Tax News Update    Email this document    Print this document  

August 16, 2022

Enactment of Inflation Reduction Act extends expanded premium tax credits under the Affordable Care Act

  • The newly enacted Inflation Reduction Act extends ACA premium tax credit subsidies for three more years.
  • Employers should adjust their systems for the new timeline.
  • Employers now have more certainty about ACA requirements through the end of 2025.

The enactment of the Inflation Reduction Act of 2022 (IRA) on August 16, 2022 resulted in sweeping changes to many climate, energy and healthcare provisions, including extending enhanced Affordable Care Act (ACA) subsidies through 2025.


IRC Section 4980H, which was added by the ACA, imposes excise taxes (commonly known as the employer mandate penalty) on applicable large employers (ALEs) if their employees receive premium tax credits for purchasing their own health care coverage from one of the health care marketplace exchanges.

Premium tax credits generally are available to individuals if they do not have affordable coverage from their employer and their household income does not exceed 400% of the federal poverty limit. The excise tax is the "employer shared responsibility payment" (ESRP) for financing the health coverage of employees at income levels eligible for premium tax credits. The American Rescue Plan Act (ARPA) expanded the eligibility for premium tax credits to all income levels and provided that medical premiums for marketplace benchmark plans are capped at 8.5% of household income. This provision was supposed to expire at the end of the 2022 plan year.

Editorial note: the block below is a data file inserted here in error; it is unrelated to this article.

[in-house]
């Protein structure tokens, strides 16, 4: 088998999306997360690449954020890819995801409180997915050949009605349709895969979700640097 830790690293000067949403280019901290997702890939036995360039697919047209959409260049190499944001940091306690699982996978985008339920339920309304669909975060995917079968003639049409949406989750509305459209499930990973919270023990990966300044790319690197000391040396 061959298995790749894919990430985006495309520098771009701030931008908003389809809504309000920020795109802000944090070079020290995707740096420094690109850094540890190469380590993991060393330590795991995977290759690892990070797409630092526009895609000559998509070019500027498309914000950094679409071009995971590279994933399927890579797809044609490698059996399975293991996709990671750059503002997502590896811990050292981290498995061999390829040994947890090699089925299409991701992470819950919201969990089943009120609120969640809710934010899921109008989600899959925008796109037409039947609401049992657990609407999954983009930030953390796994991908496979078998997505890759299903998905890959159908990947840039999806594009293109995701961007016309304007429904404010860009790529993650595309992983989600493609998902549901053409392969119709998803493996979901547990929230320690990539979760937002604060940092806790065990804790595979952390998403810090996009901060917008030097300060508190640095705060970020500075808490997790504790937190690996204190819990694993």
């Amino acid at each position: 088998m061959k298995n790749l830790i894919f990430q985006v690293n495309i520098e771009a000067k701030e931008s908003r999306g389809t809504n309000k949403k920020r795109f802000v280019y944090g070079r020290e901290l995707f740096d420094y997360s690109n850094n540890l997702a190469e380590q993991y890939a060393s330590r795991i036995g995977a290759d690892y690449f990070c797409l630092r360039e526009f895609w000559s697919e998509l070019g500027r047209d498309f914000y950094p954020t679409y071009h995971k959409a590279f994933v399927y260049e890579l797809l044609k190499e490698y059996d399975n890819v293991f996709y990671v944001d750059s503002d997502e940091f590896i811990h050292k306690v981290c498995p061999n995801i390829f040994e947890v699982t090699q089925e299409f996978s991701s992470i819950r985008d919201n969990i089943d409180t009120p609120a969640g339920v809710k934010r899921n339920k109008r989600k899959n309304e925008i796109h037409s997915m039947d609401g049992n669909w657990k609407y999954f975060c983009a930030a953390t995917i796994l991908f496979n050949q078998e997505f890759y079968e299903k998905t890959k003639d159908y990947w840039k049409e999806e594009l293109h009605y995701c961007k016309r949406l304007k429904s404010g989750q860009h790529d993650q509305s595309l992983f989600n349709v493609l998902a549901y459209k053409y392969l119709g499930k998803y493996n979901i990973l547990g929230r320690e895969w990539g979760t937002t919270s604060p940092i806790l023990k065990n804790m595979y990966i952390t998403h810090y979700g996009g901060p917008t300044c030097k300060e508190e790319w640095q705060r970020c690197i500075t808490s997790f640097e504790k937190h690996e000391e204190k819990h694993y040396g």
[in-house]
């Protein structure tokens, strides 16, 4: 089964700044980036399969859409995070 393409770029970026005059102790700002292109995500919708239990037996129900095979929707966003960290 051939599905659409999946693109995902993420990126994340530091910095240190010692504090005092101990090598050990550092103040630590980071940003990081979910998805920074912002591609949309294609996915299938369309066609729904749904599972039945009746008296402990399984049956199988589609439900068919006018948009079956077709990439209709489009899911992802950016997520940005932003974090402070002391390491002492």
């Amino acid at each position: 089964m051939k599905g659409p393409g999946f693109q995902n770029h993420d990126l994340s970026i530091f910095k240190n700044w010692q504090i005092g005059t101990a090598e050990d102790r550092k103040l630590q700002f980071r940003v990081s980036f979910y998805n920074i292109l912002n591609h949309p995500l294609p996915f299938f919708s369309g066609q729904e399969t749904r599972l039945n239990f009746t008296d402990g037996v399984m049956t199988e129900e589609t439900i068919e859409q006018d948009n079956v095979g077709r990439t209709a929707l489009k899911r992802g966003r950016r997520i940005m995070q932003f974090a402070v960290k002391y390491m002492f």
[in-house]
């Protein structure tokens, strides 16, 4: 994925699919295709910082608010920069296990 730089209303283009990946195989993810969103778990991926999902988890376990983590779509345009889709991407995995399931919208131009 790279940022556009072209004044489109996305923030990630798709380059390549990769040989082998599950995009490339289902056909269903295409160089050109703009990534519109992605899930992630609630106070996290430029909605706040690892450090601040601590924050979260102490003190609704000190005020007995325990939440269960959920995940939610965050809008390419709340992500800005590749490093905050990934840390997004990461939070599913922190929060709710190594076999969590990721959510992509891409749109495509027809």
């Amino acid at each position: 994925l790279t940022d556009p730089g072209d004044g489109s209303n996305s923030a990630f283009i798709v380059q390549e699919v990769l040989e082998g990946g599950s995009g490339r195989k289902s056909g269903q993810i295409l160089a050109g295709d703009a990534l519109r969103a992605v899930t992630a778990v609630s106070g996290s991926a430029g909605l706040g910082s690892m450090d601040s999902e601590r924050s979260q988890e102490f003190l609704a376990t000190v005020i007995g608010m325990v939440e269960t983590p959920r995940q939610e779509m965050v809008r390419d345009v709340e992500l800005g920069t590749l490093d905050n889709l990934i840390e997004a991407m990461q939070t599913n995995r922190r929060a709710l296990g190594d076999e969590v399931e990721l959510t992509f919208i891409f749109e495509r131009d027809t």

The IRA extends the enhanced ACA subsidies established in the ARPA for three years — through 2025.


If an employer's lowest-cost plan premiums are not affordable, the employer may be liable for ESRP when full-time employees enroll in marketplace coverage and qualify for premium tax credits. With the expanded access and greater subsidies, more employees may enroll in marketplace coverage. Additionally, the expanded coverage, coupled with the "Family Glitch" provisions proposed to take effect in 2023, may make healthcare insurance available from the marketplace more attractive to employee dependents than coverage provided by employers (see Tax Alert 2022-0582). As a reminder, employers are not subject to ESRP if a dependent of an employee receives a premium tax credit.


Contact Information
For additional information concerning this Alert, please contact:
Workforce Tax Services/Affordable Care Act
   • Lori Maite (
   • Rebecca Truelove (
   • Belinda Sharp Cline (
Compensation and Benefits Group
   • Christa Bierma (
   • Stephen Lagarde (
   • Rachael Walker (
   • Bing Luke (